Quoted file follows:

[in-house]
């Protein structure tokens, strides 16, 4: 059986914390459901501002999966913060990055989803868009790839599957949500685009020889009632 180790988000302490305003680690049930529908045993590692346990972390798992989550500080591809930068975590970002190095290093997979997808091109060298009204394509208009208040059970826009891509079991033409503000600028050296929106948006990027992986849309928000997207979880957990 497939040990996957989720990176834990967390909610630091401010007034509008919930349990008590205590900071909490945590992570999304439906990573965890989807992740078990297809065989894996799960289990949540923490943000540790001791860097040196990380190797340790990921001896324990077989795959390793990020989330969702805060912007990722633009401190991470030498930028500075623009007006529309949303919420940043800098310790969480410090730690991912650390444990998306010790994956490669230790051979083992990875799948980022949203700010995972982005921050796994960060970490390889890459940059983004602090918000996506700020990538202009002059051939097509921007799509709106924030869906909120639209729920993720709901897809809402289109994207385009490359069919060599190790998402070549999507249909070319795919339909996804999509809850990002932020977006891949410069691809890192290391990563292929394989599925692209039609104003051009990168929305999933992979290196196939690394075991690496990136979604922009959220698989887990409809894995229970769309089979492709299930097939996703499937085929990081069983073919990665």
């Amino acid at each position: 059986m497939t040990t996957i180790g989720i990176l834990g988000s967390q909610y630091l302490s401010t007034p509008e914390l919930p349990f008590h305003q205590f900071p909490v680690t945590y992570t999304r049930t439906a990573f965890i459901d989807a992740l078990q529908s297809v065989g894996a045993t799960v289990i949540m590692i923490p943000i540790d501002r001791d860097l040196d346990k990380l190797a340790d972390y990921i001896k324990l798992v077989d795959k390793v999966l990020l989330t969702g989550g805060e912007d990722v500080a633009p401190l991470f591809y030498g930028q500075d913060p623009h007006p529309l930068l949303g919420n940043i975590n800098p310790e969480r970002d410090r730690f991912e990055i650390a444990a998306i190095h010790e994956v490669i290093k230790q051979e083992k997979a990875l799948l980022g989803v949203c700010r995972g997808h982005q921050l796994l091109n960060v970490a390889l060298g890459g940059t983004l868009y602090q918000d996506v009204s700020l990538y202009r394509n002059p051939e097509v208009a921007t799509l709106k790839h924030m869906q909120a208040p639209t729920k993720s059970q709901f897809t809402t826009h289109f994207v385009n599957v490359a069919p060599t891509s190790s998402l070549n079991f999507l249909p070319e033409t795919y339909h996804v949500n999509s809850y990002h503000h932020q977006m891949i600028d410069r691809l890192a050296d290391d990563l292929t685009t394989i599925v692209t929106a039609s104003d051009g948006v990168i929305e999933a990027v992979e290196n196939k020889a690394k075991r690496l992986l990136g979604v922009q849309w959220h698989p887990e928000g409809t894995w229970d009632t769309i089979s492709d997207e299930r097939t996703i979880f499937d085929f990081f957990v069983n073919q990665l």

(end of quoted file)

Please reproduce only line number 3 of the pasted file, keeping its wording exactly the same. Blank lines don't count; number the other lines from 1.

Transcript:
């Amino acid at each position: 059986m497939t040990t996957i180790g989720i990176l834990g988000s967390q909610y630091l302490s401010t007034p509008e914390l919930p349990f008590h305003q205590f900071p909490v680690t945590y992570t999304r049930t439906a990573f965890i459901d989807a992740l078990q529908s297809v065989g894996a045993t799960v289990i949540m590692i923490p943000i540790d501002r001791d860097l040196d346990k990380l190797a340790d972390y990921i001896k324990l798992v077989d795959k390793v999966l990020l989330t969702g989550g805060e912007d990722v500080a633009p401190l991470f591809y030498g930028q500075d913060p623009h007006p529309l930068l949303g919420n940043i975590n800098p310790e969480r970002d410090r730690f991912e990055i650390a444990a998306i190095h010790e994956v490669i290093k230790q051979e083992k997979a990875l799948l980022g989803v949203c700010r995972g997808h982005q921050l796994l091109n960060v970490a390889l060298g890459g940059t983004l868009y602090q918000d996506v009204s700020l990538y202009r394509n002059p051939e097509v208009a921007t799509l709106k790839h924030m869906q909120a208040p639209t729920k993720s059970q709901f897809t809402t826009h289109f994207v385009n599957v490359a069919p060599t891509s190790s998402l070549n079991f999507l249909p070319e033409t795919y339909h996804v949500n999509s809850y990002h503000h932020q977006m891949i600028d410069r691809l890192a050296d290391d990563l292929t685009t394989i599925v692209t929106a039609s104003d051009g948006v990168i929305e999933a990027v992979e290196n196939k020889a690394k075991r690496l992986l990136g979604v922009q849309w959220h698989p887990e928000g409809t894995w229970d009632t769309i089979s492709d997207e299930r097939t996703i979880f499937d085929f990081f957990v069983n073919q990665l």